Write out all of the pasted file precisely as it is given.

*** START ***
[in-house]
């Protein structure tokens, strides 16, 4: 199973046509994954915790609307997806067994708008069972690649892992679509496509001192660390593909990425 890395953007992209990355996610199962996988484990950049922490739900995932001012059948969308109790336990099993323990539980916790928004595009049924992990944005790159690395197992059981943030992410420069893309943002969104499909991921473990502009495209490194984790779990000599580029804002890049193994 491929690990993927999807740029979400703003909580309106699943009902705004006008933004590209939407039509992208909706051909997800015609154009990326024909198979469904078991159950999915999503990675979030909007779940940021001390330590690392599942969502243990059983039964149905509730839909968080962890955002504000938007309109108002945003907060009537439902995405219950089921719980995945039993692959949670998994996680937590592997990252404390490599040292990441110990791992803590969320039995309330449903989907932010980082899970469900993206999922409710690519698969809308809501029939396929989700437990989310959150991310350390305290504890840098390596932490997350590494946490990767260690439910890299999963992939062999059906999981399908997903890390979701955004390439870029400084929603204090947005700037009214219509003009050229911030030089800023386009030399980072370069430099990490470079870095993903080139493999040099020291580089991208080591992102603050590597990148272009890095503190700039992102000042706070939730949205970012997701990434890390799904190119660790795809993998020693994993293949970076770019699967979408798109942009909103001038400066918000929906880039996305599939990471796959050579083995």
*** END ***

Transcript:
[in-house]
């Protein structure tokens, strides 16, 4: 199973046509994954915790609307997806067994708008069972690649892992679509496509001192660390593909990425 890395953007992209990355996610199962996988484990950049922490739900995932001012059948969308109790336990099993323990539980916790928004595009049924992990944005790159690395197992059981943030992410420069893309943002969104499909991921473990502009495209490194984790779990000599580029804002890049193994 491929690990993927999807740029979400703003909580309106699943009902705004006008933004590209939407039509992208909706051909997800015609154009990326024909198979469904078991159950999915999503990675979030909007779940940021001390330590690392599942969502243990059983039964149905509730839909968080962890955002504000938007309109108002945003907060009537439902995405219950089921719980995945039993692959949670998994996680937590592997990252404390490599040292990441110990791992803590969320039995309330449903989907932010980082899970469900993206999922409710690519698969809308809501029939396929989700437990989310959150991310350390305290504890840098390596932490997350590494946490990767260690439910890299999963992939062999059906999981399908997903890390979701955004390439870029400084929603204090947005700037009214219509003009050229911030030089800023386009030399980072370069430099990490470079870095993903080139493999040099020291580089991208080591992102603050590597990148272009890095503190700039992102000042706070939730949205970012997701990434890390799904190119660790795809993998020693994993293949970076770019699967979408798109942009909103001038400066918000929906880039996305599939990471796959050579083995």